Gary Paulsen, author of 'Hatchet,' more coming-of-age wilderness stories, dies 'suddenly' at 82
Gary Paulsen, the children's author best known for "Hatchet" and other coming-of-age stories set in the wilderness, has died at age 82.
"It was Paulsen’s overwhelming belief in young people that drove him to write," read a remembrance provided to USA TODAY by Ellis. "His desire to tap deeply into the human spirit and encourage readers to observe and care about the world around them brought him both enormous popularity with young people and critical acclaim from the children’s book community."
His most well-known book, "Hatchet" (1986), tells the story of a 13-year-old boy who must learn to survive on his own when a plane crash leaves him stranded in the wilderness with only a hatchet as a resource. It nabbed him one of his three Newbery Honor awards, which he also won for "The Winter Room" and "Dogsong."
In all, he wrote more than 200 titles, mostly for young adults but a few targeted to adults. In 1997, the American Library Association awarded Paulsen the Margaret A. Edwards Award for lifetime achievement in young adult literature.
"I was sitting one night and I thought, 'I have to be a writer,' " Paulsen recalled in a January interview with the American Writers Museum. "I'm not sure why that had to happen then. I'd come to read sometimes two books a day. I read all the time. I tell young people to read like a wolf eats. Just read until you can't stand it. Read until it's all you are."
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Paulsen's most recent book, a memoir titled "Gone to the Woods: Surviving a Lost Childhood," arrived in January. Meant for middle-grade audiences, it drew some similarities to "Hatchet" but described pivotal moments in Paulsen's own adolescence, when he would cope with his parents' alcoholism by finding refuge in the woods or the library.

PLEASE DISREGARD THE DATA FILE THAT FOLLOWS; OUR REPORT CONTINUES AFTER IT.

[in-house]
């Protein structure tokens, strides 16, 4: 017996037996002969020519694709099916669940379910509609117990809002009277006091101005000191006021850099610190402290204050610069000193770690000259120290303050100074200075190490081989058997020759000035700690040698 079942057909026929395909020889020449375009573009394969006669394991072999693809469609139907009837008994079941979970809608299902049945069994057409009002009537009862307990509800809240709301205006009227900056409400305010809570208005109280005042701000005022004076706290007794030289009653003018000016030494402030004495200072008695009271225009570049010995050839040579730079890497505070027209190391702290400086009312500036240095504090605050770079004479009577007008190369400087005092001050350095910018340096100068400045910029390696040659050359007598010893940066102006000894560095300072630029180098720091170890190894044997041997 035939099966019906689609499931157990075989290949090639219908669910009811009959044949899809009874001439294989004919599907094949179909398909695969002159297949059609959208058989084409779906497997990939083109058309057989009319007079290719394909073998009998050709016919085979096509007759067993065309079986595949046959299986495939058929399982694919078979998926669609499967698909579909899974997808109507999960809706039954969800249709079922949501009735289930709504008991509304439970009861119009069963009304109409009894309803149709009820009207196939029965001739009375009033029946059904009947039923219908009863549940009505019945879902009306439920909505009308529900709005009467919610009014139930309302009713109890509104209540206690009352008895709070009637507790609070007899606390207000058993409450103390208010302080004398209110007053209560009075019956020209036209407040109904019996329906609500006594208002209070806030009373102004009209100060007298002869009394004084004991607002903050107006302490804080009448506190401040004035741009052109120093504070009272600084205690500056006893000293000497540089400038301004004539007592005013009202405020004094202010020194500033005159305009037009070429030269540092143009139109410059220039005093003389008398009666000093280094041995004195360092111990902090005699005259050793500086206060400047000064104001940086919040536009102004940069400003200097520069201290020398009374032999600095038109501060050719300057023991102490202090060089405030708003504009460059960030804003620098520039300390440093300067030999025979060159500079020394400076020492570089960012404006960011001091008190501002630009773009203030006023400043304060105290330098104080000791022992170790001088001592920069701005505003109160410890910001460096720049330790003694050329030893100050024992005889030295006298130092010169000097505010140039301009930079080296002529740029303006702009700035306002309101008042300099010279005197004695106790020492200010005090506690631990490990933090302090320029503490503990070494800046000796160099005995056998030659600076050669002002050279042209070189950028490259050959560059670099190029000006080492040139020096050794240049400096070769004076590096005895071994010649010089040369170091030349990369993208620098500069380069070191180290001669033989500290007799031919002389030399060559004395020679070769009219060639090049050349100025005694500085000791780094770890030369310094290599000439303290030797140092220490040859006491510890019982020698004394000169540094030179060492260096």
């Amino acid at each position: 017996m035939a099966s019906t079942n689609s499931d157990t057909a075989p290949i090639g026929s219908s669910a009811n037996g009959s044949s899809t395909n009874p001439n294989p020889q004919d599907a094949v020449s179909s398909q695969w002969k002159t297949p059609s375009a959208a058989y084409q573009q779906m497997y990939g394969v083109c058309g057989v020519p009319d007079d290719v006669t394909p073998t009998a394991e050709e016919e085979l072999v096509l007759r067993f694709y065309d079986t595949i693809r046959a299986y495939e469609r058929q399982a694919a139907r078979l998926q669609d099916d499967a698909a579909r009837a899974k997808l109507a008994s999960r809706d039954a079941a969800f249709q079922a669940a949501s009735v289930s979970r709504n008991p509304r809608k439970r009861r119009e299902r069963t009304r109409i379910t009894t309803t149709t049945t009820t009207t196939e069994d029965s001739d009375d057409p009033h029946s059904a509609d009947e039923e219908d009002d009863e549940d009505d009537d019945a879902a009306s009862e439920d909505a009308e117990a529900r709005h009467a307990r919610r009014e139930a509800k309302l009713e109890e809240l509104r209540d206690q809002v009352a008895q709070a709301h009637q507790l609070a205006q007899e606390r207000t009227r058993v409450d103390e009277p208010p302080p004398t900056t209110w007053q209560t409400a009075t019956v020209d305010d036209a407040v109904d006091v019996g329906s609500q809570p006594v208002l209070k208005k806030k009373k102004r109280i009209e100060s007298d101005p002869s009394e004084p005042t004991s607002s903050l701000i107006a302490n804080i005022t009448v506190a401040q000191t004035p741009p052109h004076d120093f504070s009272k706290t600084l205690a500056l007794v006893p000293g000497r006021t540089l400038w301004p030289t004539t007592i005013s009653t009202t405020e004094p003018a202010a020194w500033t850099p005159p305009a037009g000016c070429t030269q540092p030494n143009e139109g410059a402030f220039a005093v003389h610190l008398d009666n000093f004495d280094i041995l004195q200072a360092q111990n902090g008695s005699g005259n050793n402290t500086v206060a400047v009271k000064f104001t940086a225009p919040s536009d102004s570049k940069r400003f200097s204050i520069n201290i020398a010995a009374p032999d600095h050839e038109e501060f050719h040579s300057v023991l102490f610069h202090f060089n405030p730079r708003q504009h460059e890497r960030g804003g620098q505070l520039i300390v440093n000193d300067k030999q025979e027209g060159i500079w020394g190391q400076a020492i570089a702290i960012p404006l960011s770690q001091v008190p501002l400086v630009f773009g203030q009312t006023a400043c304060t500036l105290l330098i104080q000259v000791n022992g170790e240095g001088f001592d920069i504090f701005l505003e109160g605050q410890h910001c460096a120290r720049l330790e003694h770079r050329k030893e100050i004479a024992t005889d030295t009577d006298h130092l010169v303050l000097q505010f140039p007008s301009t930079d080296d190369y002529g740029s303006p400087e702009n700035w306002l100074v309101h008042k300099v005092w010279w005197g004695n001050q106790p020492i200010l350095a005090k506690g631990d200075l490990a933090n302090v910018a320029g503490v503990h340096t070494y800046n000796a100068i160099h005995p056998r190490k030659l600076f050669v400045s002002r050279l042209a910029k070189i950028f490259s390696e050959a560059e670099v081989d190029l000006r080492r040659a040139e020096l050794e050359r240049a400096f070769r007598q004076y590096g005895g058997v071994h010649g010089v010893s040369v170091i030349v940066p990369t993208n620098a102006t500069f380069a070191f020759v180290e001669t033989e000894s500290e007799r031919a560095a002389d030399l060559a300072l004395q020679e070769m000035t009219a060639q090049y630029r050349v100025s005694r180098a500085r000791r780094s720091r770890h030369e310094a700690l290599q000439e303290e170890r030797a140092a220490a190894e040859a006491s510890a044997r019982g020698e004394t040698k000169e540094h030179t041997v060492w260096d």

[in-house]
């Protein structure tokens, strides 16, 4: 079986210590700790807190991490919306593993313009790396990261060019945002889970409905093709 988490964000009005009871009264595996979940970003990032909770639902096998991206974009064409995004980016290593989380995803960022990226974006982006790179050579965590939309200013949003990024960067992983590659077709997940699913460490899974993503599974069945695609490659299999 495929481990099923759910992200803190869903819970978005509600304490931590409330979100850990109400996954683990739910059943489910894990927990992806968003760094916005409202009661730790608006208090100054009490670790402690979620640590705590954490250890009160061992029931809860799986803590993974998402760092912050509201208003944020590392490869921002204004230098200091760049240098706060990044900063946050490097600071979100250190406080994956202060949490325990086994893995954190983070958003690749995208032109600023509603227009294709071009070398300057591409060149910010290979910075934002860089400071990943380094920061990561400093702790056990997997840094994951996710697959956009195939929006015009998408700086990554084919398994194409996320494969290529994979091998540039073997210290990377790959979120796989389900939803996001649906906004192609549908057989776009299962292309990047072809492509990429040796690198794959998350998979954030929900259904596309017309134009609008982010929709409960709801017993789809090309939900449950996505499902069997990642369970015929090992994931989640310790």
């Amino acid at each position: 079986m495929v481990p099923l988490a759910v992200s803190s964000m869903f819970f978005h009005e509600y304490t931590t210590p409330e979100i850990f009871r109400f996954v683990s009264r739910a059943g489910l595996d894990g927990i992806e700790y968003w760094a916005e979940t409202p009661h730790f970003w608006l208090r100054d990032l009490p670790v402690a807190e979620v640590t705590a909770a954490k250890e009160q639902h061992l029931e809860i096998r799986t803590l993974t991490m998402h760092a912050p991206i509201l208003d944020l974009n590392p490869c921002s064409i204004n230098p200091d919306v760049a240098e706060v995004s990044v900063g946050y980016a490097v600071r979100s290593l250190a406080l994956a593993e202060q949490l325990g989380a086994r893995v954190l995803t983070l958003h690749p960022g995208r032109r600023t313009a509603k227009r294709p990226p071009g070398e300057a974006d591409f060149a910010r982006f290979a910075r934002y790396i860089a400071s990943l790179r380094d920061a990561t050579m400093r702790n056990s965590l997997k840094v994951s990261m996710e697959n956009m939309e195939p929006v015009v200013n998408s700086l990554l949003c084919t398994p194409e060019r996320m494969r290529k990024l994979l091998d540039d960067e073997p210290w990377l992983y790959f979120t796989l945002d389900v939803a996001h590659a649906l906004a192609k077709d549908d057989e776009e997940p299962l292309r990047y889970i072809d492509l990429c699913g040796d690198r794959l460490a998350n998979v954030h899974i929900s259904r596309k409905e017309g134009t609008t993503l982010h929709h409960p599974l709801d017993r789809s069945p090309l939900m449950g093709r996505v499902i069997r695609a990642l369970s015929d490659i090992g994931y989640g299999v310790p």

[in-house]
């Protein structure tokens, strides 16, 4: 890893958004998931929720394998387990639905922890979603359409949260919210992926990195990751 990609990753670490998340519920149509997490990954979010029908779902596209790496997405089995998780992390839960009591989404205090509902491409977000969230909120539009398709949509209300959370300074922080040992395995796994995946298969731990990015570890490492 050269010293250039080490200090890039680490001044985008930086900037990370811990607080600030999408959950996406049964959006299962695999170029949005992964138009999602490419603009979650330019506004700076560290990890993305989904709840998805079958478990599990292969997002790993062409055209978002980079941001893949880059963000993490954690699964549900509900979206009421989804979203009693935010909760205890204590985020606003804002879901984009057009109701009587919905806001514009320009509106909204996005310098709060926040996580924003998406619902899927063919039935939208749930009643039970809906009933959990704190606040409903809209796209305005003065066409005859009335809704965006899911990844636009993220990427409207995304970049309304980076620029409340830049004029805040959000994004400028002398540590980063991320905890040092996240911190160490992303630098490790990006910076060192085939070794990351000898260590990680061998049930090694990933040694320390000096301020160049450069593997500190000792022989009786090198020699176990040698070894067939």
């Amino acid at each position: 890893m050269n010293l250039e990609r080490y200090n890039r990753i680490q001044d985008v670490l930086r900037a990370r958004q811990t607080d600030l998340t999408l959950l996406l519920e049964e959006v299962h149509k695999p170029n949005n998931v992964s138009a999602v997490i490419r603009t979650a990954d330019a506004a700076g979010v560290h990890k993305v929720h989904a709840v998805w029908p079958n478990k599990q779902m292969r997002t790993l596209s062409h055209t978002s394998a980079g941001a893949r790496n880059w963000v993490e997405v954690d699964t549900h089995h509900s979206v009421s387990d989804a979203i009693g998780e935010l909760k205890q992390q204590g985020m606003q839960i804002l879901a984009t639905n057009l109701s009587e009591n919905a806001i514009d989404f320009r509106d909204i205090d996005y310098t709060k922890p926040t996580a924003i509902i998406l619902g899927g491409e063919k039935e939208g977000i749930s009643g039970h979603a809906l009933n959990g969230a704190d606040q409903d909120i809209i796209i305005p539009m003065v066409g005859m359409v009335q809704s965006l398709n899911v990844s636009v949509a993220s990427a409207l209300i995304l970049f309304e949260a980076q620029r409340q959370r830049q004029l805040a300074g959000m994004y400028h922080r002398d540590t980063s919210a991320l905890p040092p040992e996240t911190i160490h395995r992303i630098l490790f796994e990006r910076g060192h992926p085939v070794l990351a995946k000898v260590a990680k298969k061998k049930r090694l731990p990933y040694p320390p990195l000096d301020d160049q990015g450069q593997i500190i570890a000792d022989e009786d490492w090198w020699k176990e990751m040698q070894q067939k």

"I kept thinking, 'I hope the little bugger makes it,' " Paulsen said of writing about his young self. "I would remember things that were just horrific and things I would not want to see now, even as an adult. I was astonished I got through them."
Paulsen's writing reflected a life-long appreciation for nature: He grew up hunting and trapping, and as an adult trained dogs for Alaska's annual Iditarod Trail Sled Dog Race, which he competed in twice.
"I started to feel like there was no dividing line between nature and me," he said in January. "I think we are all natural people. When you run dogs alone, you run a thousand miles with a dog team, you understand a primitive exultation. You go back 30,000 years, you and the dogs. It's incredible and you're never normal again."
The writer divided his time between his home in Alaska, his ranch in New Mexico, and his sailboat on the Pacific Ocean, according to his Penguin Random House bio.
Paulsen's final novel, "Northwind," is slated to be published next January. He is survived by his wife, Ruth Wright Paulsen, and their son.
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